Biden’s US Military Withdrawal Between Theory and Practice
US President Joe Biden’s announcement to gradually withdraw US troops from Iraq upon his meeting with Iraq’s Prime Minister Mustafa al-Kadhimi is, in reality, more of a decision on paper rather than in practice, just like many other US foreign policies in Iraq and the beyond the region and unfortunately, the strategic dialogue between Washington and Baghdad has fallen victim to unnecessary discussions with a lack of clear objectives.
The Biden administration and al-Kadhimi’s government might not theoretically be in favor of a US military withdrawal from Iraq. They are both following overarching agendas by their respective governments, with an attempt to overlap with one another.
While Biden is promoting fewer troops abroad in both Afghanistan and Iraq, PM al-Kadhimi must obey the parliamentary vote, which is Iraq's parliamentary vote to expel US forces from the country in early January 2020. It was viewed as a responsive act to the pressures of the pro-Iran camp in Iraq’s parliament and the Popular Mobilization Forces (PMF) who were seeking revenge for the assassination of Qasem Soleimani, former leader of the Islamic Revolutionary Guard Corps's Quds Force, and PMF’s former de facto leader, Abu Mahdi al-Muhandis.
In other words, it is more of a strategic attempt by the Biden administration to support al-Kadhimi in lifting the weight off his shoulders from the Iran-backed militias and political parties calling for the politicized parliamentary vote to be acknowledged. Moreover, while it could also enhance al-Kadhimi’s image prior to the early elections that are supposed to happen this October–a compromise to the anti-government October (Tishreen) protest movement.
This, however, does not necessarily mean that PM al-Kadhimi nor his former predecessors such as Adil Abdul-Mahdi had genuine incentives to push away US troops from Iraq upon the parliamentary vote. Nonetheless, the US unilateral decisions to conduct the strike near Baghdad’s international airport towards Soleimani and Muhandis put Baghdad in a difficult position whenever the pro-Iran camp emphasized on how this act violates Iraqi sovereignty– despite the latter’s constant role in similar acts towards Iraqi civilians and activists.
Now, Despite Muhandis' known leading role in the violent crackdown against the anti-government and reform protests– the act neither protected protesters from further violence nor did it limit Iran's proxy influence in Iraq.
If anything, the US assassination of Soleimani and Muhandis temporarily unified the various pro-Iran factions under the notion of “Anti-Americanism” and calls to end the US military presence in the country, which derives out of the successful political pressuring that occurred in parliament to pass a non-binding resolution calling on canceling the agreement to host US troops in Iraq.
As to understand this through Biden's perspective: this is probably part of a wider Biden strategy in the Middle East and the near east to aim to shift its focus away from terrorism and the Middle East and toward threats, it considers from China and the cyberwarfare. To end America’s post 9/11 era, it withdraws troops from both Afghanistan and Iraq, even if it meant the accurate and efficient security reforms not being in place in both countries.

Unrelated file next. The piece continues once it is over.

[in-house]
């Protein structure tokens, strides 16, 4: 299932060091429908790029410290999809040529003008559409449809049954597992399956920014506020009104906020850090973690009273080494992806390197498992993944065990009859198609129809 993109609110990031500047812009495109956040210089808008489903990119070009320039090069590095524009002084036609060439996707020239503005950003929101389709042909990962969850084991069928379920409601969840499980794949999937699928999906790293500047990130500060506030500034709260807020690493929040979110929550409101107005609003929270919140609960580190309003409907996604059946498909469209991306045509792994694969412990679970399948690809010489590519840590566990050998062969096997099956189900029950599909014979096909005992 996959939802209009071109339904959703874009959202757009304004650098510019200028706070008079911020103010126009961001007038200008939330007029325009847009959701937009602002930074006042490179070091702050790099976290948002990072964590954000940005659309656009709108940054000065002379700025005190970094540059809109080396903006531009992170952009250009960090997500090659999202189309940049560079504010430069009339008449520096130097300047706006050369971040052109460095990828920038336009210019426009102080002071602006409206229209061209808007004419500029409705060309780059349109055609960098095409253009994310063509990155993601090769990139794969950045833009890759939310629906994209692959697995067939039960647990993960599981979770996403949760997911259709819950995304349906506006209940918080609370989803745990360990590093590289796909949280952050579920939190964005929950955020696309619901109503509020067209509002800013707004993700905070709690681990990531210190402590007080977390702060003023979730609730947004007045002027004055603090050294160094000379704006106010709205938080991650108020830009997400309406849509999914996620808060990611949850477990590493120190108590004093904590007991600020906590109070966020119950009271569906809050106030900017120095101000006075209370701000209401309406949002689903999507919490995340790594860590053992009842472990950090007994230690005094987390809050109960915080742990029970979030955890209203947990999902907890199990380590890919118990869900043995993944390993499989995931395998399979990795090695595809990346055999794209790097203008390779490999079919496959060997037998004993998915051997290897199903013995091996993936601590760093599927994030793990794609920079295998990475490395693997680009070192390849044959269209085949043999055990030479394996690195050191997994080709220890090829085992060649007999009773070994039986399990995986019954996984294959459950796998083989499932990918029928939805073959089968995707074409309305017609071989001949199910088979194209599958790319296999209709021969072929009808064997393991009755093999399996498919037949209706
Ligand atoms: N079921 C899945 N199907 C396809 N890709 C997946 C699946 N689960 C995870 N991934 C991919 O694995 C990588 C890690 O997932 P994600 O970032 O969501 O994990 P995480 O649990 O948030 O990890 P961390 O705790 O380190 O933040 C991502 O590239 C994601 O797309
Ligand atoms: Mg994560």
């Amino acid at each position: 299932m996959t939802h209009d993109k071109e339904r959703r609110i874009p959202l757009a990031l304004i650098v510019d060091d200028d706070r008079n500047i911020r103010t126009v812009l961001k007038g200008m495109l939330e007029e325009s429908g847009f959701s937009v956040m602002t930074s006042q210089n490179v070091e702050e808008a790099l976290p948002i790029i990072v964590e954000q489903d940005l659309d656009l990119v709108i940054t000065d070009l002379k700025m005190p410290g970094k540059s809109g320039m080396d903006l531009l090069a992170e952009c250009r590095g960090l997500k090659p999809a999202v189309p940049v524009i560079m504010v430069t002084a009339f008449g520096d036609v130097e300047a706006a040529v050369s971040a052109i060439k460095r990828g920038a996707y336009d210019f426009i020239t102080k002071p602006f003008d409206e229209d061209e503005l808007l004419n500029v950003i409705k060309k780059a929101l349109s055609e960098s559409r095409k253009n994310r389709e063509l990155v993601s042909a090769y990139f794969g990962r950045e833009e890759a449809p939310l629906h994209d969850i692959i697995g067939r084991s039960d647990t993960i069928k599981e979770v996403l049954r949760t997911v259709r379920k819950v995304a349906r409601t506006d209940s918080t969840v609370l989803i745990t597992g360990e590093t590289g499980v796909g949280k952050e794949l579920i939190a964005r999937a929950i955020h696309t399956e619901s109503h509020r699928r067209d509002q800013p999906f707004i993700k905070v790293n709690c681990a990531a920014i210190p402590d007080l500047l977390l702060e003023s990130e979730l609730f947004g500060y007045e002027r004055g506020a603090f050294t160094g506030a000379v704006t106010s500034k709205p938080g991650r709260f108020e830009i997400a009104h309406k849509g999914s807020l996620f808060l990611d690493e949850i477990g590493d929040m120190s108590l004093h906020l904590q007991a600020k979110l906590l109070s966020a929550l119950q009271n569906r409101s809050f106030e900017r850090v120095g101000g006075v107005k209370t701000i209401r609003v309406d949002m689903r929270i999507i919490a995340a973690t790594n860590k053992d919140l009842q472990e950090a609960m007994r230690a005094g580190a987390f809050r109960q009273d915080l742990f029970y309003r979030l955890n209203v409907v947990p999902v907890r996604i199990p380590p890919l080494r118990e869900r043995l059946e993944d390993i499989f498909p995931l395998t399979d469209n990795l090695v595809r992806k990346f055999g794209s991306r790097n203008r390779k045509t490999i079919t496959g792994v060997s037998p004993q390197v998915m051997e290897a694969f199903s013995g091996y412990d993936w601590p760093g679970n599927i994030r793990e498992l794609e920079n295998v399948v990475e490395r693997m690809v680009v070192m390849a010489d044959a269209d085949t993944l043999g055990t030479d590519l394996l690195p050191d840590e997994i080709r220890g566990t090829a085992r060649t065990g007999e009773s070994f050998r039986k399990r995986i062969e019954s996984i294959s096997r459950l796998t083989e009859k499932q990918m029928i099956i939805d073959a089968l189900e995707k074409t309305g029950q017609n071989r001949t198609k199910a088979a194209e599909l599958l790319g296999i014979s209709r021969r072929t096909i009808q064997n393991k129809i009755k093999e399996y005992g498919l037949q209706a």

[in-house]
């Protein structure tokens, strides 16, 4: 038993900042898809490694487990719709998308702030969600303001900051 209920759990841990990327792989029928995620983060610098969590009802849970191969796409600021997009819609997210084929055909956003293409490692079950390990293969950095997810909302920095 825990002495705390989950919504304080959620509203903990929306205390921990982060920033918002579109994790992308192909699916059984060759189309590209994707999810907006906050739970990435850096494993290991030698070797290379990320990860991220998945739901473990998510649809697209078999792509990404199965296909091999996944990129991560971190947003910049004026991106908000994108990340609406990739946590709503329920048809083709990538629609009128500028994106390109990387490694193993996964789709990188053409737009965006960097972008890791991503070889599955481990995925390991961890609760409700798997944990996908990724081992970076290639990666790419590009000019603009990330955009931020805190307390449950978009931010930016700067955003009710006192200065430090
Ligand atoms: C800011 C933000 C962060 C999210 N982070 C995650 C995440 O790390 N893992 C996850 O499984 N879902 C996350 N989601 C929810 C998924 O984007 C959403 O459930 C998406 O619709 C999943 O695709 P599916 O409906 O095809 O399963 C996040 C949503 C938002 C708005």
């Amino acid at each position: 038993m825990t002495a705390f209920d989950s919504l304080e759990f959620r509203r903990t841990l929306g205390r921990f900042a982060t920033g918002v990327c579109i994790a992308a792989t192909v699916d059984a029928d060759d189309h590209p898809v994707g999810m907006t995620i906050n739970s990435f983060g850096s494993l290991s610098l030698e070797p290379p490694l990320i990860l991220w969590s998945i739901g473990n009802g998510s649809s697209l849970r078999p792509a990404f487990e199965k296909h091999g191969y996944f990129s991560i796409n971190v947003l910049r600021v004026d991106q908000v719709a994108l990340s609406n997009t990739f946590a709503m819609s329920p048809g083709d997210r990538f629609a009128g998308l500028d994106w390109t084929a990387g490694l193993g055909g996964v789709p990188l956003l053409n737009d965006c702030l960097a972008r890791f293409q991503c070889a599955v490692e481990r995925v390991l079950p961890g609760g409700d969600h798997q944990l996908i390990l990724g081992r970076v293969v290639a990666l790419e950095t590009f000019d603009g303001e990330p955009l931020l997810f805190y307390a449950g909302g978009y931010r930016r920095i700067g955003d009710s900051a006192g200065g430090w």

Although the US withdrawal from Afghanistan is increasingly becoming a tense topic in Washington, the withdrawal from Iraq is unlikely to cause the same difficulties, not least because the announcement is unlikely, in practice, to remove many of the 2,500 US troops currently stationed there. As the New York Times reports, the withdrawal will mostly take place on paper, with many US service members reclassified as serving in an advisory or training capacity.
Biden is aware that a change in US troop designations is unlikely to halt the confrontations between US and Iran-backed militias in Iraq. This makes us question the level of responsibility of the US government carries towards Iraq?
This rushed and unstudied decision is part of a typical, common and long US military strategy in the region. US military intervention in Iraq and Afghanistan should have ended a very long time ago.
In Iraq’s case, it could have ended at the US invasion’s ability to topple the former dictatorship of Saddam Hussein and leave a democratic transition gradually managed by Iraq’s own people. Yet, they decided to remain in the country, despite not finding the alleged weapons of mass destruction, and Saddam Hussein was caught. In addition, they continued to destroy the infrastructure, abolish the state institutions, and damaged the police and armed forces, which eventually left a vulnerable unsecured border which motivated neighboring regional players to exploit.
DAESH, which originated from Al-Qaeda in Iraq and the Iran-backed militias, would not have existed in Iraq if the US military intervention was only limited to the process of regime change.
Iraq's current security position is weaker than ever, with not only sleeping cells of DAES but even proxy networks that are driven by regional powers destabilizing the country based on the agenda of its proxy rulers.
Claiming to withdraw US troops from Iraq for the sake of 'ending an era’ in US foreign policy without assurance of security and political reforms and compensations that would protect the country from the damages caused by the US initial military intervention is selfish, unfair, and will eventually flip back on both Iraq's sovereignty and US interests if considering how Iran's influence will continue to overshadow the American influence in Iraq upon such a withdrawal.
The US attempt to de-militarize its relationship and cooperation with Iraq and showcase its commitment to education and economic development is certainly encouraged. However, it must not happen under a failed and ignored the strategically military situation.